The Game:Mouse Pro is a 5 button mouse from Snakebyte, with 2 dedicated buttons for adjustable dots-per-inch (DPI) settings and LED glow options. The mouse has 4 cyclable DPI settings (800/1600/3200/4000) adjusted via the dedicated DPI button. It doesn’t go up to 7500 DPI heights of the seriously pro-gaming mice but even 4000 seems a little extreme sensitivity wise. The other dedicated button is for cycling through the 7 different colours the LEDs light up in, slightly changing the appearance of the mouse. This is a personal preference of which to choose, and it can actually be a little annoying clicking through colours after accidentally changing it after a vigorous scroll.
The main 5 buttons can be easily used with in-game configurations when mapping controls. The layout of the full seven buttons are: a left button, a right button, a clickable scroll wheel, the LED colour button behind the scroll wheel, the DPI cycle button located just behind that and two thumb buttons on the left side (Mouse4 & Mouse5).
Five buttons for many, including myself, is the ideal for a solid gaming mouse but is integral for an everyday mouse too. It makes things like surfing the net easier with back/forward buttons and allows you to get a couple of controls off the keyboard in games. For example, remapping the grenade thrown key to one of the side thumb buttons is perfect for reducing the movement away from WASD. This just makes FPS games more comfortable to play for hours on end.
I’ve tested the mouse whilst playing a variety of games, trying to cover a range of genres, from Destiny 2 through to The Witcher 3 and across to Dota 2. As of yet, I have not found a genre the mouse produces a weak, immersion breaking experience. Conversely, there wasn’t a genre in which the mouse performed better than another which leads me to the conclusion this is a solid all-round gaming mouse. No matter what type of game you’re playing it stays consistently responsive, which is exactly what gamers need.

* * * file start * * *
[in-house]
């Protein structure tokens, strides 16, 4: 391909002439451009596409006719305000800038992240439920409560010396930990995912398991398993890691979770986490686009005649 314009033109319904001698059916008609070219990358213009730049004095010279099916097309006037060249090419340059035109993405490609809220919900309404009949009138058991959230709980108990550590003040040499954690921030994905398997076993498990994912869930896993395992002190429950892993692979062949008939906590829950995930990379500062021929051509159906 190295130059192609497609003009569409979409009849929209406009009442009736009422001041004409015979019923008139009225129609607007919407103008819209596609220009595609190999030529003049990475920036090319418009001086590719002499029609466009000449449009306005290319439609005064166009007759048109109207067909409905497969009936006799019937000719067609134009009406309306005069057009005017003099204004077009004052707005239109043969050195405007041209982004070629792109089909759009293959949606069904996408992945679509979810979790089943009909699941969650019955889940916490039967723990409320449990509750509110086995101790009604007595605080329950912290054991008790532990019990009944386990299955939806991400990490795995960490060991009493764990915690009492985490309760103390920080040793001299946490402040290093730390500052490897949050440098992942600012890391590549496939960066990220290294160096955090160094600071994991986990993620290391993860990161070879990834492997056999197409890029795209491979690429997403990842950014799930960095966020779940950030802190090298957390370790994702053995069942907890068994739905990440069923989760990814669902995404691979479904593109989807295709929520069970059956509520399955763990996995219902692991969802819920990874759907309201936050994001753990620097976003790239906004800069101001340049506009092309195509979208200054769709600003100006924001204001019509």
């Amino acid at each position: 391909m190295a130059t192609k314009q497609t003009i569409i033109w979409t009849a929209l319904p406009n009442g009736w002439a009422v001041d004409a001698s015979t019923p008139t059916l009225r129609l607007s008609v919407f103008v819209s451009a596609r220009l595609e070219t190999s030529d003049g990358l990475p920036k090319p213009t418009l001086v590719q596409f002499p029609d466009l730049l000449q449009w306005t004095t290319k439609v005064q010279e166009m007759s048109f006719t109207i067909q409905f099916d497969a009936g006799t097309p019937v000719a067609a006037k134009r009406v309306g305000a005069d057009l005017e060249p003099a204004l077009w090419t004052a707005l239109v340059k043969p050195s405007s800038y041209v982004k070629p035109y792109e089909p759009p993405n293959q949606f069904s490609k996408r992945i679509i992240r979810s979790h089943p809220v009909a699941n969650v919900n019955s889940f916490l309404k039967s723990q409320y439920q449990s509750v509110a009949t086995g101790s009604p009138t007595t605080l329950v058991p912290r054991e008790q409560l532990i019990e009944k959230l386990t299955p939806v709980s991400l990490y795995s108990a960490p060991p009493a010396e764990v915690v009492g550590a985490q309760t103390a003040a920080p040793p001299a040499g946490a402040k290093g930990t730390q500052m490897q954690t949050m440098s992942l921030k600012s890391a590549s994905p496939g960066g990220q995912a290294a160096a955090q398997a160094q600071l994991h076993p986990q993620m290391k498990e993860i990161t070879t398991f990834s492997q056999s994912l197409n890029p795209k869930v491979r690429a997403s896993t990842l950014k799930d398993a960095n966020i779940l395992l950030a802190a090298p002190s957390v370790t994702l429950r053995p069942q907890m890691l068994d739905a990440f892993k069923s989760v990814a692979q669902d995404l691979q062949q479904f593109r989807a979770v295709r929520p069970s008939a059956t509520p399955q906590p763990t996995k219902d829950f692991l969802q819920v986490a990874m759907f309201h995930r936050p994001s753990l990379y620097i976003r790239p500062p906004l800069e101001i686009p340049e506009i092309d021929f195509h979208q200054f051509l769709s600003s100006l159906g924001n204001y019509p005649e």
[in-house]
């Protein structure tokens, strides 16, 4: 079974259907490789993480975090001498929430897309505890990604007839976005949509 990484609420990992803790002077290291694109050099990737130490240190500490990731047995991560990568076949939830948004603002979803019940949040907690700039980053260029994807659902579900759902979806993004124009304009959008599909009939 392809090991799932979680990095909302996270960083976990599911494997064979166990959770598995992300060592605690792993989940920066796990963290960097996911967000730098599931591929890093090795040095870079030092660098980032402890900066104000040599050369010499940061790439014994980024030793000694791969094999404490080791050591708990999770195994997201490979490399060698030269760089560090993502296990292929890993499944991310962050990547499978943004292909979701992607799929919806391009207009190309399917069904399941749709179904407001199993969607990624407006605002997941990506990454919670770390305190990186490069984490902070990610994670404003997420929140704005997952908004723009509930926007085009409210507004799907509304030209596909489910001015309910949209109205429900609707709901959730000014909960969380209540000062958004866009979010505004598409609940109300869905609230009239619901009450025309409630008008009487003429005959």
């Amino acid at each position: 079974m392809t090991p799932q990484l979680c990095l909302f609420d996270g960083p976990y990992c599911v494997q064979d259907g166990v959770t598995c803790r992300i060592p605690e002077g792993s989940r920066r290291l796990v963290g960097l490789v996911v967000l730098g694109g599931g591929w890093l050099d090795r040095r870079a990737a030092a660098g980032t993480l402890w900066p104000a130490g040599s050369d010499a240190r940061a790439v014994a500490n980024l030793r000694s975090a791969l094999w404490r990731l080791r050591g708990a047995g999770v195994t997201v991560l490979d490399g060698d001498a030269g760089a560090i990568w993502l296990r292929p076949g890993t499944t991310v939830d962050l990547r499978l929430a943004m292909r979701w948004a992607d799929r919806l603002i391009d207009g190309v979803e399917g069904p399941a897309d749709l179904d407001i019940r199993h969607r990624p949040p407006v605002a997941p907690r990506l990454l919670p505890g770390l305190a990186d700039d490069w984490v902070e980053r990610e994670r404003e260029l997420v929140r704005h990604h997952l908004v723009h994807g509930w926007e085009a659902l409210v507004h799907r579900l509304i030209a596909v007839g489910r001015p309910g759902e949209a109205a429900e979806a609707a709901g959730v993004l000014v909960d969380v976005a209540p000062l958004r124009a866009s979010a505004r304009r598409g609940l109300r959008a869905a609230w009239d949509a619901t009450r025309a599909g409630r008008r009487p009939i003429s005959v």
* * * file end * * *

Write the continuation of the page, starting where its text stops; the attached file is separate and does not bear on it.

This is a fully sized mouse that feels large to hold, whilst not being too bulky. This stops you hand cramping around a small mouse when using it for hours on end. This is a rather ergonomic shaped mouse, built for a right-handed user, that is surprisingly light given its solid build and visual appearance. The build quality is on show with small touches like a rubber coated scroll wheel and long braided cable that show attention has been spent, and gamers kept in mind.
Every mouse needs a flat surface to work well but the Game:Mouse Pro thrives when it comes to a perfectly flat surface. It glides across it with enough ease to never pose an issue, whilst not flying off your desk. For those with a huge mouse mat this will be perfect. This may sound an odd issue to have but when a surface isn’t perfectly flat you can feel the bumps through the mouse, more so than with other mice on the same surface. Naturally, this is not a huge commonplace issue but noteworthy enough for those not always a perfect desk.
Overall, the Snakebyte Game:Mouse Pro delivers a responsive mouse that glides comfortably in your hand. Despite marketed as having 7 buttons, this is realistically the 5-button setup most gamers will use. This isn’t the 10+ MMO button configuration but for the standard gamer they simply won’t need that. The parts of the mouse that your hand touches are all shaped to accommodate it, making this a solid entry into the gaming mice market from Snakebyte. A stylish, LED lit, comfortable all-rounder.